Photos: James McPherson
For those meandering through the grounds of the Shrine of Remembrance (the Shrine) on Sunday, March 13, it was hard to miss the beat of rock music, the smell wafting from food trucks, and the sound of laughter of families playing games.
Held at the Shrine, Rock for Reflection and Remembrance (Rock4RnR) was an Australian first veteran music event. The family-friendly event aimed to showcase and empower veterans, from their musical prowess to their entrepreneurial skills, and engage with the broader community.
The event drew crowds from all walks of life, to enjoy six hours of veteran-led bands and delicious offerings from veteran-owned food trucks.
Harry Moffitt, the Musical Producer of Rock4RnR, served for almost 30 years in the Australian Defence Force, most of which was spent with the elite Special Air Service Regiment (SAS).
"It was a triumph! The hundreds of veterans and their families, and many others from the broader Victorian community, that turned out had a fantastic time in the shadows of the great monument."
“Our artists felt very comfortable together as a collective. A great afternoon of uplifting the veteran spirit and narrative, above the prevailing PTSD, welfare, and mental health narrative that can tend to drag us down as a community.”
The music lineup included some who are currently serving, have recently served and those from the Vietnam era.
The day, which was as much about families as it was about the veterans themselves, kicked off with a performance by Cate Taylor, the daughter of a veteran.
She was followed by John Swan, more commonly known as ‘Swanee’, and who also happens to be Jimmy Barnes’ brother.
Swanee started playing the drums at an early age and left school by the age of 13 to pursue a career in music.
At the age of 17, he enlisted in the Australian Army and served for two years.
“It was one of the best things that ever happened to me. I had no discipline before that. That discipline was exactly what I needed. It gave me things that I never thought about, camaraderie, friendship.”
He says he is in awe of the talent on the day and the meaning behind Rock4RnR.
“I want people to see how music can help a person who has come from a bad place, maybe they’ve had awful experiences in their service.
"Music transcends all things, it’s like a magic place that you go to. I want the vets to experience that."
John 'Swanee' Swan
The crowd was also treated to a performance by Anthony Field, who is best known as the Blue Wiggle and probably lesser known for his three years of army service in the 1980s.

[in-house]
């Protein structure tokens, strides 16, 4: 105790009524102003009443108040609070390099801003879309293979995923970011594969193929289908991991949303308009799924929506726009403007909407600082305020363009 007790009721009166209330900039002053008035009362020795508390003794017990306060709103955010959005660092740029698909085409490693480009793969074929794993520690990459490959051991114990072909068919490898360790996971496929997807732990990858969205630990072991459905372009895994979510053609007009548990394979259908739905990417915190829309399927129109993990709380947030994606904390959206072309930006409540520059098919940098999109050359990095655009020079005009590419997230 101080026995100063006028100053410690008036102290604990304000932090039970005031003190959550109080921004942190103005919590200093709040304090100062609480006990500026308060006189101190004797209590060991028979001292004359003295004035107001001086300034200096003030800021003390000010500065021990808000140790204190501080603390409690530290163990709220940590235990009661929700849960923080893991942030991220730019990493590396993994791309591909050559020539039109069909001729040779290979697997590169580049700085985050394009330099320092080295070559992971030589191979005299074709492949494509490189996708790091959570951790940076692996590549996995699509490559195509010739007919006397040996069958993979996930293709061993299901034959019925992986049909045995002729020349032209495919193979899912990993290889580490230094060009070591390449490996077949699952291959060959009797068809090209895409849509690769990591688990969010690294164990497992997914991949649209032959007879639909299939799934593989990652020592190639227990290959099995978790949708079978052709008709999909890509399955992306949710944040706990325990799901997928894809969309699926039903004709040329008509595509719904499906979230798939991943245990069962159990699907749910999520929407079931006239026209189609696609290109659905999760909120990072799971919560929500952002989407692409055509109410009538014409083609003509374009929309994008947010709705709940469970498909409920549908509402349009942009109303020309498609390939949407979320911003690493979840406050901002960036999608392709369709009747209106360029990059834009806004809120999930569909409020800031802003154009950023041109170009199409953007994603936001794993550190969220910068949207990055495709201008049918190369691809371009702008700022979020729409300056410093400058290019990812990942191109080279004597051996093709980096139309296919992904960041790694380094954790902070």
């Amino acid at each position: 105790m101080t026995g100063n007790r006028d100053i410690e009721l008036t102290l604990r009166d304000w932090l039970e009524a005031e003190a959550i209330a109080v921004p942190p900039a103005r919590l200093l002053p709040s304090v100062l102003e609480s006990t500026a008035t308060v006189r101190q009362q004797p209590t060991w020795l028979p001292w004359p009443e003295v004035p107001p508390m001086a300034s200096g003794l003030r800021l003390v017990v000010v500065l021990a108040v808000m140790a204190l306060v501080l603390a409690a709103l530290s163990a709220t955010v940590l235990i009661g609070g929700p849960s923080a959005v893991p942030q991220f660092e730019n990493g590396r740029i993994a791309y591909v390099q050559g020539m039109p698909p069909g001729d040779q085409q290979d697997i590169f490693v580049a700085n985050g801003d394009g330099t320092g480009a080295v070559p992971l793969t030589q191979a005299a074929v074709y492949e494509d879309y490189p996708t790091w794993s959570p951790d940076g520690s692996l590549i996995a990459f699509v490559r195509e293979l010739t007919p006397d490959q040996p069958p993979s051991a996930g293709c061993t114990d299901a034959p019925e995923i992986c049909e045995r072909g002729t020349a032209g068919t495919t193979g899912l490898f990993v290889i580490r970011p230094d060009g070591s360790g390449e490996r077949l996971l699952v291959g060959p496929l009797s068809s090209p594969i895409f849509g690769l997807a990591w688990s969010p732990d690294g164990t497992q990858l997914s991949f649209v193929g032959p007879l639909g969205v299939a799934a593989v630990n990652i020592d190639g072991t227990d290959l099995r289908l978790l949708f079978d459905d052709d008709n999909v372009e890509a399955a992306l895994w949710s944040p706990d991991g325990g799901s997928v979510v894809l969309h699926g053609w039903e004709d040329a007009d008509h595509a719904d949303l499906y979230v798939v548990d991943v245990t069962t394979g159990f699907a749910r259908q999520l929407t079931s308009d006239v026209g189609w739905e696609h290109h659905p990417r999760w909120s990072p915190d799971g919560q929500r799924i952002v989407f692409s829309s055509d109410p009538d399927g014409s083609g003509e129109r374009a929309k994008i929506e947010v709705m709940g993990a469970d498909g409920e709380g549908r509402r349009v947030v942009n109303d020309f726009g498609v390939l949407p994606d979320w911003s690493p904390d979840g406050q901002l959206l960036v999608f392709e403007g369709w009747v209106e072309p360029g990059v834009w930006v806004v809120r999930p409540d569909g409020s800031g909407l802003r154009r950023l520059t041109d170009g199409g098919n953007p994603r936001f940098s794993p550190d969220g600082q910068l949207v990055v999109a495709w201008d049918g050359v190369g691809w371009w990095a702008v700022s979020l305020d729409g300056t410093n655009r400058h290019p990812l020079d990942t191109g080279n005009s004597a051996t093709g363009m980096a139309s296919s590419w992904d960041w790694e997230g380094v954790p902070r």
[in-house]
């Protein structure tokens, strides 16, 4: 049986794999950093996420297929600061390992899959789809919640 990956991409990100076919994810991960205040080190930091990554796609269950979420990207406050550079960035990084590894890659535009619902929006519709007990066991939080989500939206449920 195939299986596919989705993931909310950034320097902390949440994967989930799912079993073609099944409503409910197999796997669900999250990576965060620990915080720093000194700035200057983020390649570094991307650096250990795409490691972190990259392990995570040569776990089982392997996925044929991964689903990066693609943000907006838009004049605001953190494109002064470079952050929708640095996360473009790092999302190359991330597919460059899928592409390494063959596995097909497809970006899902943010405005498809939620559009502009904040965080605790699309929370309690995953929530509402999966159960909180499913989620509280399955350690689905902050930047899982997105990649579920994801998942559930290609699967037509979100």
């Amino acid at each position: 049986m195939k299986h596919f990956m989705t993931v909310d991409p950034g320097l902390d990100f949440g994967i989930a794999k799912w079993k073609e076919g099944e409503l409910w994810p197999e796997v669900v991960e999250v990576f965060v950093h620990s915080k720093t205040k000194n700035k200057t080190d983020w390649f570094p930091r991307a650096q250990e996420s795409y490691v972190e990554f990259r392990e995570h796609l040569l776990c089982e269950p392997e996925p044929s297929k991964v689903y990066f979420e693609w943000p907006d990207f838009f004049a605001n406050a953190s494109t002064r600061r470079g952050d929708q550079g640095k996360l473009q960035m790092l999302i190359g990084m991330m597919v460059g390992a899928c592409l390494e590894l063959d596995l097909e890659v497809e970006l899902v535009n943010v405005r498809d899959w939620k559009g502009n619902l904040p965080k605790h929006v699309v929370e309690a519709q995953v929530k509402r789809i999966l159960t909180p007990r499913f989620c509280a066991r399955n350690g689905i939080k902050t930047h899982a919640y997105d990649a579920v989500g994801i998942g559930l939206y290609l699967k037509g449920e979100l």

“It was the best time of my life. We’re still brothers….I take my hat off to those who’ve served.”
Despite several other commitments around the time of Rock4RnR, he felt passionate and committed to participating.
"All I’ve been thinking about is Rock4RNR. It means a lot to me."
As an advocate for mental health, he says he has often found solace in music.
“I’ve had my own mental battles over the years and if I’m playing music I’m just concentrating on my music. So I’ll play my folk music, hours of it in a day and I’m just happy. I’ve made my career out of that and if you get lucky, you can do that – something you enjoy!”
Anthony says it’s critical for the veteran community to have each other’s backs.
“It’s so important for people to realise they’re not alone, that there are other people going through what they’re going through, or not going through, but have a helping hand to lend, and also for the greater community to start thinking about these men and women.”
Veteran-owned food vans were also lined up and ready to tantalise the tastebuds, including Beraldo Coffee. Founder Paul Beraldo is a Vietnam veteran and upon transitioning out of service, was determined to start his own business.
So, Beraldo Coffee was born over 30 years ago.
“Don’t give up. There is life after the army, there are businesses to be had out there. There are employers like us who are looking for veterans who are looking for work. You guys, us guys, we’ve had lots of experience, we’ve got discipline.”
With a quiver in his voice, Paul reflects and remembers.
“I’ll get a bit emotional…I’ve lost a lot of mates. There were six of us and now there’s only me left.”
After more than 20 years in the army, Mark Nicholson started his food truck business Parachute Landing, known for its slow cooked meat. Inspired by his service, he says there’s nothing like a good barbeque to raise morale.
"I think a lot of people think their lives end when they take their uniforms off, so I think being here today is another example of what you learn in service to still help out your community, help out other veterans and give people a good time."
Soaking up the atmosphere and good tunes was Danae.
“I heard about the event from a wonderful friend of mine who is part of the veteran community, so I wanted to come down to support the veteran community because they do so much for us.”
Standing at the Eternal Flame for a moment of reflection and remembrance was Michelle, her daughter Susanna, and her granddaughter Eleanor, 10.
Susanna says she’s so proud of her father, a Vietnam veteran who generously volunteers at the Shrine.
“We’ve heard music, we got food, we visited the exhibition at the Shrine. It’s about recognising veterans, maybe the challenges they’ve had. To have live music and bring people together is a great initiative.”